Pampas Grass: A Tale of Two Seasons

Same plant, different season.  These photos were both taken this week.  The New Zealand photo simmers of summer.  I start to sweat just looking at it.  I can feel the waves of heat coming off the plumes, hitting me in the face.  The azure blue sky is brilliant and the plumes look like a soft, warm golden sweater.  I sure it’s just my size.  I’d like to try it on.  Right now!  On the other side of the world the Pampas grass in Sammamish has a graceful curve.  Like a frozen water fountain, it forms a pleasing line as it falls like frozen flakes of snow.  I’m actually quite impressed at how good this grass looks in January.  It doesn’t have a lot of dead leaves like many I’ve seen.  Cortaderia selloana (Pampas grass) can be invasive and difficult to remove in California and the South, but it doesn’t seem to be a problem in Washington.  It grows best in full sun in either dry or moist soil and is very fast growing.  One characteristic about this plant that sets it apart from most ornamental plants is the sharp edges on the leaves.  I’ve simply brushed up against it and started bleeding after the razor-like edge sliced open my skin.  A  good adaptation if you don’t want to be eaten or moved!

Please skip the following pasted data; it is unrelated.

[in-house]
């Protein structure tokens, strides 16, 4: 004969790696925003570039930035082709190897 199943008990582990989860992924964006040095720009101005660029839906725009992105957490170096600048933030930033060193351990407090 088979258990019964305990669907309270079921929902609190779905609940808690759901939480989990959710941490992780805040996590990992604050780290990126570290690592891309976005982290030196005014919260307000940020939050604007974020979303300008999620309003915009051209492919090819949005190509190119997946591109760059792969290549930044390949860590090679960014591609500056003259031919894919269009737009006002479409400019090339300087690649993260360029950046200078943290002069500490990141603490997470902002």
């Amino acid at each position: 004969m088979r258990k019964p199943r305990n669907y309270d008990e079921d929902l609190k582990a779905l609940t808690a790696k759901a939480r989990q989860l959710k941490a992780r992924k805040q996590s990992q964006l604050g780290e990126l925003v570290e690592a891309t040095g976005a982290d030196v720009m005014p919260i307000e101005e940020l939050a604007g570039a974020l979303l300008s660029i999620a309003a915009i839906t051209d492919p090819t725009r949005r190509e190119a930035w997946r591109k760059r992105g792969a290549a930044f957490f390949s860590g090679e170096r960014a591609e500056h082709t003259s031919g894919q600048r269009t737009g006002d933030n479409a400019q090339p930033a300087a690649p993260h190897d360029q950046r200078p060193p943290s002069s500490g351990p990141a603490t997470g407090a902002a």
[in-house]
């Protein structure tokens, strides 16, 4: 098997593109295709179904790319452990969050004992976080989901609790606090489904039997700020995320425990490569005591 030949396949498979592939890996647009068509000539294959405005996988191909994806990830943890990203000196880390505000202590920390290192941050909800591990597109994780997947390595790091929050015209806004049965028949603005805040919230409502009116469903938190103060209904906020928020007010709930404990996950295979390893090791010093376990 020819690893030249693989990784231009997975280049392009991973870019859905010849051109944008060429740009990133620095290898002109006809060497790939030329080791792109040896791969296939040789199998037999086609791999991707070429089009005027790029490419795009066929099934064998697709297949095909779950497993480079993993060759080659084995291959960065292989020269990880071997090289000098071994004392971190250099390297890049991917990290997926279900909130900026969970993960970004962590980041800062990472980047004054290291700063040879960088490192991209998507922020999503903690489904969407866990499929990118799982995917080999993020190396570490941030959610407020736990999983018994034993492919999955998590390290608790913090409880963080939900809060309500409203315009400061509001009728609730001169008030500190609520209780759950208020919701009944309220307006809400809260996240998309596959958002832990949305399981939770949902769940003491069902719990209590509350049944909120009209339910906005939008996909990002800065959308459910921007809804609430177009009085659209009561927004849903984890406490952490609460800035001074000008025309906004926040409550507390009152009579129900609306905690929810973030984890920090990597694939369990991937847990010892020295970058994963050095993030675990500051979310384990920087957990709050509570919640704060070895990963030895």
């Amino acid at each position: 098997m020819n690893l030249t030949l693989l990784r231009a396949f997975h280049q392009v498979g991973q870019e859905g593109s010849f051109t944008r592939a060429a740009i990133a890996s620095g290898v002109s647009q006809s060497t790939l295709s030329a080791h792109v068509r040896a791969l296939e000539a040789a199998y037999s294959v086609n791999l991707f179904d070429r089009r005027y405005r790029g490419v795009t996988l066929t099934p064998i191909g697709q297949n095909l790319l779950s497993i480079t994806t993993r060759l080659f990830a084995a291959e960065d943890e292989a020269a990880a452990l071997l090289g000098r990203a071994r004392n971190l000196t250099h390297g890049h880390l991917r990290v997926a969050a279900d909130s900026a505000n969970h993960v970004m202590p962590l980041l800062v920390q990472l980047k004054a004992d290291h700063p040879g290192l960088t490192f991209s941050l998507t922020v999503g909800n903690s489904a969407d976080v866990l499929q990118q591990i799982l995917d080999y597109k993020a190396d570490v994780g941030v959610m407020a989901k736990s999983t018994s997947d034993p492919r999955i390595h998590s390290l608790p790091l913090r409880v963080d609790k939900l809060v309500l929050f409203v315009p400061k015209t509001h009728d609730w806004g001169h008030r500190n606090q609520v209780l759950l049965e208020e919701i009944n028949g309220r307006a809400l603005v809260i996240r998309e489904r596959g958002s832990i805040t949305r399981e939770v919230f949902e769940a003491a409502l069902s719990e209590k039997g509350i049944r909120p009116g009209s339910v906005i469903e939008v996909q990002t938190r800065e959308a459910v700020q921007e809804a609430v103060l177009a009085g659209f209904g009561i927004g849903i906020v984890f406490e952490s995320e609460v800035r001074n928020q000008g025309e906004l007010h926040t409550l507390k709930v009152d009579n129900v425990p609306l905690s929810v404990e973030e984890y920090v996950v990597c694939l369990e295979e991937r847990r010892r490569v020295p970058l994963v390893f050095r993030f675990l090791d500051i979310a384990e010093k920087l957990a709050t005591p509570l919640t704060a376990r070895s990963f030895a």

New Zealand Pampas Grass

Sammamish Pampas Grass

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